1 Mould A Basic Guide
2 Summary Mould is a fact of life. Moulds will grow practically everywhere people live and work. Mould is recognized as an occupational hazard for indoor workers as well as outdoor workers who work in warm and humid environments. All moulds are not harmful. However certain types of moulds can cause adverse health effects. Occupational health and safety legislation does not specifically address adverse health effects of mould exposure. Mould growth within buildings is not acceptable and prompt remediation is necessary. Mould contamination can affect building components such as walls, floor coverings, windows, ventilation systems, and support beams that are likely to be moist or water damaged. Mould may grow in warm and wet areas such as bathroom tubs, between tiles and window frames. There have been reports linking health effects to mouldy surfaces in persons who worked in contaminated offices. Symptoms such as fatigue, respiratory ailments and eye irritation were typically experienced in these cases. All exposed people are not affected. Individuals with compromised immune systems are at the greatest risk. In recent years potential adverse health effects of mould have caused widespread concern. Short-term effects of mould exposure include allergy-type symptoms such as runny nose, cough, and sore throats. This guide provides an overview that will help you recognize, evaluate and control mould exposure in the workplace. Topics covered include: a description of moulds; health effects of mould; what to do when mould is found; how to interpret mould measurement data; how to clean up mould; and how to prevent mould growth.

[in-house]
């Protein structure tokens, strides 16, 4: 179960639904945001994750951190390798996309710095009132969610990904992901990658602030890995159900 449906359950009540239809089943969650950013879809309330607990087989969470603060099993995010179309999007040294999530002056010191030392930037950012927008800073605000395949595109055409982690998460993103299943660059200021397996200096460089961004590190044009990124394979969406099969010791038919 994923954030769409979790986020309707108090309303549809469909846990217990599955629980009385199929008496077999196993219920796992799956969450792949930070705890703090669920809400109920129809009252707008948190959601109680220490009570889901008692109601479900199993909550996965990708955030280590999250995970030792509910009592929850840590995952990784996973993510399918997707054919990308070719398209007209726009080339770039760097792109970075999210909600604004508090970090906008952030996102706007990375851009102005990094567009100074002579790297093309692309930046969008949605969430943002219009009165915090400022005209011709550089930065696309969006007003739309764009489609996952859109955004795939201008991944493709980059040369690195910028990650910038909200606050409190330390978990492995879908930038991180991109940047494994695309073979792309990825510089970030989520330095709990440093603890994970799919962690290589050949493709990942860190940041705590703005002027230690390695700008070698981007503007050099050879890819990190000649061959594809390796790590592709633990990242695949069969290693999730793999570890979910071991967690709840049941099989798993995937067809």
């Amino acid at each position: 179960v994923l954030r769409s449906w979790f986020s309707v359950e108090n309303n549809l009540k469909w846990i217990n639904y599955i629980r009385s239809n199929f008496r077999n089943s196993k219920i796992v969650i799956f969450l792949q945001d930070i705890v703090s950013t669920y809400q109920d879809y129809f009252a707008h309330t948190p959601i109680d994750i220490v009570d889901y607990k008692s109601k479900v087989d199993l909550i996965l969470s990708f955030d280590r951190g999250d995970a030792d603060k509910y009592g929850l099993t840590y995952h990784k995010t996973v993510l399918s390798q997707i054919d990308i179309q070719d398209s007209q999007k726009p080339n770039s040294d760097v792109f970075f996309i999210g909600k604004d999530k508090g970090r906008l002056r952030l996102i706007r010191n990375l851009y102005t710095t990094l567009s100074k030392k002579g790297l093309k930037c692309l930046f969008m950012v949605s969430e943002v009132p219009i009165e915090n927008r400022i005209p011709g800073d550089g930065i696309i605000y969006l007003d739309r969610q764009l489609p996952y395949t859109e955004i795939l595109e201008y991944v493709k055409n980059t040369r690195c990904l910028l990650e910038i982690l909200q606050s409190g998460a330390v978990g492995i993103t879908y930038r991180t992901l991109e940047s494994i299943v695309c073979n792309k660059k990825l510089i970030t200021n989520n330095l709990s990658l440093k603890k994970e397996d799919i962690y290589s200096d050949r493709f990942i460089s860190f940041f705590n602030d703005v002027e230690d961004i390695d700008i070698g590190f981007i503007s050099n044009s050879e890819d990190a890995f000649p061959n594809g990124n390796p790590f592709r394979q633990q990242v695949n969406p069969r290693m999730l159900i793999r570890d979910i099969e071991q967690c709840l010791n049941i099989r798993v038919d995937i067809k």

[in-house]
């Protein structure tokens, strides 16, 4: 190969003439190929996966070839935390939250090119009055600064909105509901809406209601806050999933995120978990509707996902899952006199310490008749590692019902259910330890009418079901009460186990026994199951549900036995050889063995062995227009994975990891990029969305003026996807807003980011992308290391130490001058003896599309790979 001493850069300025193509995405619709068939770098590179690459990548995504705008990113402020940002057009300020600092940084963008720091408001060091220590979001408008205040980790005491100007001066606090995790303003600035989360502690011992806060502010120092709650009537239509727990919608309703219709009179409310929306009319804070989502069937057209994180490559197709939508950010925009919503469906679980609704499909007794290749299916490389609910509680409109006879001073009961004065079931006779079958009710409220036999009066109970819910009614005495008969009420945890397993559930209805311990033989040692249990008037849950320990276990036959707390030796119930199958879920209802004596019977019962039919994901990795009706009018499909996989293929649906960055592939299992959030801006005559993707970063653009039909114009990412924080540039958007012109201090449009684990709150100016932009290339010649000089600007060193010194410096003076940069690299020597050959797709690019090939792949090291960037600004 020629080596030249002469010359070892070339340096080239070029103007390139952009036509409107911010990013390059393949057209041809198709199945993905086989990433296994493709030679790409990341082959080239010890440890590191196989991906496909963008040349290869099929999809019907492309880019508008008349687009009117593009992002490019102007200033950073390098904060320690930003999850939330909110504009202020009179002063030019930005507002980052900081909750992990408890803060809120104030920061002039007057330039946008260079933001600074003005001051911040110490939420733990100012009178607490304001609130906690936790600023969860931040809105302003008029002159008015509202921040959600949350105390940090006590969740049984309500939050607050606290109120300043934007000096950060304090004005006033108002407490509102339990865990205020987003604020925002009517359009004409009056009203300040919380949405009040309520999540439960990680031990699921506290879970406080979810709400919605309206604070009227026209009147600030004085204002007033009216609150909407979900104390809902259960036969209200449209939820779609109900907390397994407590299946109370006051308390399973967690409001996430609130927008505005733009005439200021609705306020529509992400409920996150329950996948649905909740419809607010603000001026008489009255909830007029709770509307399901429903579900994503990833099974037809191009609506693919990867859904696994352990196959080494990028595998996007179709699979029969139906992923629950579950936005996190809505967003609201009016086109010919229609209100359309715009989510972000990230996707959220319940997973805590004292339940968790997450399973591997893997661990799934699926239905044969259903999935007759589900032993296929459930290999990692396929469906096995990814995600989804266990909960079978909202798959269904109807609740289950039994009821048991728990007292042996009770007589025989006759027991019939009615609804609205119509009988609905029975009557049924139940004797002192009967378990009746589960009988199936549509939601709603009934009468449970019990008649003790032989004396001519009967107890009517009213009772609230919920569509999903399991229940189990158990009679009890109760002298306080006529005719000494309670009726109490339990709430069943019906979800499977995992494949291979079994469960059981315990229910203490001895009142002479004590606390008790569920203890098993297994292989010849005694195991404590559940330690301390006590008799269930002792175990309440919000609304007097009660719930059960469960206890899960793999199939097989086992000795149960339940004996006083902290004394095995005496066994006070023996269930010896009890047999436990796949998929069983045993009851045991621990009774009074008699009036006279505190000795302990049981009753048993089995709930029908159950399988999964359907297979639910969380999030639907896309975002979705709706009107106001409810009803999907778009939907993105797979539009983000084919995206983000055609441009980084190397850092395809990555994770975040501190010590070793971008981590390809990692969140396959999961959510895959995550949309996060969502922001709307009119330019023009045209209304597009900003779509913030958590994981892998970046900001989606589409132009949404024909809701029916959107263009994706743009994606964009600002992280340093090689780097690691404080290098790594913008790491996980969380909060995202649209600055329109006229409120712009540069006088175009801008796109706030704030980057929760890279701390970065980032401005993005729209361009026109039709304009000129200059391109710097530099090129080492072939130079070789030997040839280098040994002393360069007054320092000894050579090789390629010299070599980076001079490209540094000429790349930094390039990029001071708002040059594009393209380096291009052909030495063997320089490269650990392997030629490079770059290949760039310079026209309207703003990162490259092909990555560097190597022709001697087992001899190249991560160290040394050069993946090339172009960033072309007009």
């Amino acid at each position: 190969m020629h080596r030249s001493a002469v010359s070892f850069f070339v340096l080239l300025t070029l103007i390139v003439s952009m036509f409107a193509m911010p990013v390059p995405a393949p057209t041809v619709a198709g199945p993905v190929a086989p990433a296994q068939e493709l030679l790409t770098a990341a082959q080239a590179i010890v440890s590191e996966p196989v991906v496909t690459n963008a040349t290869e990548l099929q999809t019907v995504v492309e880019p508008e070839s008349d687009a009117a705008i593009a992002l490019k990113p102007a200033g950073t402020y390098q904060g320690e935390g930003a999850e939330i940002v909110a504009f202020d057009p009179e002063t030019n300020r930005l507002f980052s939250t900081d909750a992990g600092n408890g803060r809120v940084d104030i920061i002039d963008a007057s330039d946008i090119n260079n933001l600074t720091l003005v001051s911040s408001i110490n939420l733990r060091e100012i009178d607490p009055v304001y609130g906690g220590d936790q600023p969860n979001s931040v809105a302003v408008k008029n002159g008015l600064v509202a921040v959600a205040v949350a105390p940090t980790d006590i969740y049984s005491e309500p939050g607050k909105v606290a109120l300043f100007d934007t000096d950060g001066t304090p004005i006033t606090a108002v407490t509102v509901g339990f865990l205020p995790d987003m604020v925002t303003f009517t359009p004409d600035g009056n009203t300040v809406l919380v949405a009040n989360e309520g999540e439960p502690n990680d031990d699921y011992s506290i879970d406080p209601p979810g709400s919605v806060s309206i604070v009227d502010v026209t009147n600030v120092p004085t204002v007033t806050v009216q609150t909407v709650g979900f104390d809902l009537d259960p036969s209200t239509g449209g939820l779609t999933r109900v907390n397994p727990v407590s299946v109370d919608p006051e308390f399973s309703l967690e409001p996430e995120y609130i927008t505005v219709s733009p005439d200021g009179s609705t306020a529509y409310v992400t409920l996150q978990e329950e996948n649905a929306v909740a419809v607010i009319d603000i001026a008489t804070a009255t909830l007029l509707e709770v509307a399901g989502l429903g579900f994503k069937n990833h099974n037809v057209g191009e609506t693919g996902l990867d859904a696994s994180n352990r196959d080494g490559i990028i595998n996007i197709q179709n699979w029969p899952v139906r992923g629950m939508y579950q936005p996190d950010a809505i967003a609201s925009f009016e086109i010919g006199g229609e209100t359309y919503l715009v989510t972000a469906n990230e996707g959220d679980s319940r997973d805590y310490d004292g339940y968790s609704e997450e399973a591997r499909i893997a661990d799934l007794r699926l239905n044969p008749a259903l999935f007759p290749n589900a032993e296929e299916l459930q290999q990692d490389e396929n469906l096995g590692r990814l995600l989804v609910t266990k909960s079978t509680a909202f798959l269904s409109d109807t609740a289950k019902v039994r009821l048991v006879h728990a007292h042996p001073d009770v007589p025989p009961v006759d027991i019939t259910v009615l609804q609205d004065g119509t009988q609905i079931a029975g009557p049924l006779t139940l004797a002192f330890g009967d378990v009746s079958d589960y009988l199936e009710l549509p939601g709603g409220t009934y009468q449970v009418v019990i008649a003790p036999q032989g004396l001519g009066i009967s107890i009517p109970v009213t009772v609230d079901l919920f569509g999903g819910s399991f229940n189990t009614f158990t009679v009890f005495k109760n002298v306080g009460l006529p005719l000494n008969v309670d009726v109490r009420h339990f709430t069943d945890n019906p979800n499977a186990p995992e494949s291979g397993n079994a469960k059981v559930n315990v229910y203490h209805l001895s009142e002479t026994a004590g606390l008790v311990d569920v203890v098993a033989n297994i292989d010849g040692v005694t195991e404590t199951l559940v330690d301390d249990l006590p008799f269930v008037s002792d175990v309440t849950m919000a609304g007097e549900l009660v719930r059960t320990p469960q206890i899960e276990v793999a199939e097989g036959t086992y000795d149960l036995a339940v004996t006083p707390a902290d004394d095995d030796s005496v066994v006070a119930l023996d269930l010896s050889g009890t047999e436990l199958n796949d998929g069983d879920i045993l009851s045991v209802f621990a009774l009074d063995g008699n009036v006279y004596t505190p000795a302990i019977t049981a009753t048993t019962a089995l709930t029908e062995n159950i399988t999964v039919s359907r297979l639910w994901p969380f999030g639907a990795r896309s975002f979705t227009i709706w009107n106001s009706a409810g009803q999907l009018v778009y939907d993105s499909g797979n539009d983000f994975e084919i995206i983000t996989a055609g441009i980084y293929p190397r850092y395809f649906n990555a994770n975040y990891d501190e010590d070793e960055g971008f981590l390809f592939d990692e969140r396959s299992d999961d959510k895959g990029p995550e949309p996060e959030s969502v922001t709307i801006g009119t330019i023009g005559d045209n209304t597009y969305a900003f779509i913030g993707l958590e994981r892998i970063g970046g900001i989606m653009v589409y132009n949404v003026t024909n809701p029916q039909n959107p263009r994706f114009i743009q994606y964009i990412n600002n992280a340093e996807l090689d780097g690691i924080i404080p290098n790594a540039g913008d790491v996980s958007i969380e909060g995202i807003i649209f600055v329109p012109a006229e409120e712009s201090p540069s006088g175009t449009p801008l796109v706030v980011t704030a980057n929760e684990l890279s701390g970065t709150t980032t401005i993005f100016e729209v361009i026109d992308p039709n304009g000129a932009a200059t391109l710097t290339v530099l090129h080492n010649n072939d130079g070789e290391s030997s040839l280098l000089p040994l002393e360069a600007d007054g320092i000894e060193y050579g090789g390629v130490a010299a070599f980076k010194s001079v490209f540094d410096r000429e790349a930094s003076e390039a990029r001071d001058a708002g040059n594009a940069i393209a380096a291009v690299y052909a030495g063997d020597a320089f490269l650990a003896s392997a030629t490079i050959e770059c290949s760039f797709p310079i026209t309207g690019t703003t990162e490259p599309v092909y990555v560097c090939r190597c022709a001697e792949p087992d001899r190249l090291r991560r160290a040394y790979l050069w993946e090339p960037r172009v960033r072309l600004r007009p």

3 Table of Contents Section I Types and Causes of Mould 1. What are Moulds? Causes of Mould Growth Types of Mould How Moulds Grow Where Moulds Grow Section II Section III Section IV Section V Section VI Health Effects of Mould Exposure 1. Difficulties Linking Health Effects to Mould Exposure Common Health Effects of Mould Exposure Mould Problems in the Workplace 1. Why Be Concerned About Mould? Who Should Be Concerned About Mould? Knowing if Your Workplace Has a Mould Problem Air Sampling and Laboratory Analysis Employee Health Survey Dealing with Mould 1. If You Suspect Mould When Mould is Found Controlling and Mitigating Mould Growth Interpretation of Mould Measurement Data 1. Comparing Mould Measurement Data with Standards Mould Clean Up and Prevention 1. Why Clean Up Mould? General Guidelines for Mould Clean Up Mould Clean Up Methods Knowing When the Mould Remediation or Clean Up is Finished
4 Section VII Section VIII Section IX Section X Section XI Section XII Water Damage 1. Water Quality Cleaning Up Water Damage The Water Clean Up Process Preventing Mould Growth 1. General Procedures for All Workplaces Specific Measures for Construction in Hospitals Standards, Guidelines and Protocols for Mould 1. Standards, Guidelines and Protocols for Mould Occupational Health and Safety Legislation 1. Canadian Sources of Indoor Air Legislation Canadian OH&S Legislation US OH&S Legislation Information Sources 1. Canadian Government Departments with Responsibility for Occupational Health and Safety US Federal Safety and Health Agencies State Occupational Safety and Health Plans Appendices A1. Mould FAQ A2. Case Studies A3. Acronyms A4. Mould Problem Reporting Form A5. References
5 Introduction The guide will provide an overview of mould related workplace issues and enable a reader to: recognize mould and the conditions which are favourable to its growth; understand how people might be effected by mould exposure; access guidelines and regulations; identify jobs that can potentially pose a risk of harmful mould exposure; plan workplace mould surveys; understand when mould measurement and analysis are needed; interpret information from mould measurement; understand how to clean up mould; and develop and implement a mould management and control program. For many years, moulds have been recognized as potential health hazards in some specific workplaces. For example, workers in construction and demolition operations have become ill after exposure to dust containing mould. In recent years, there has been increasing concern about mould related health effects due to incidence of mould related complaints in: schools (specially in portable classrooms); residences for senior citizens; and office buildings with indoor air quality problems.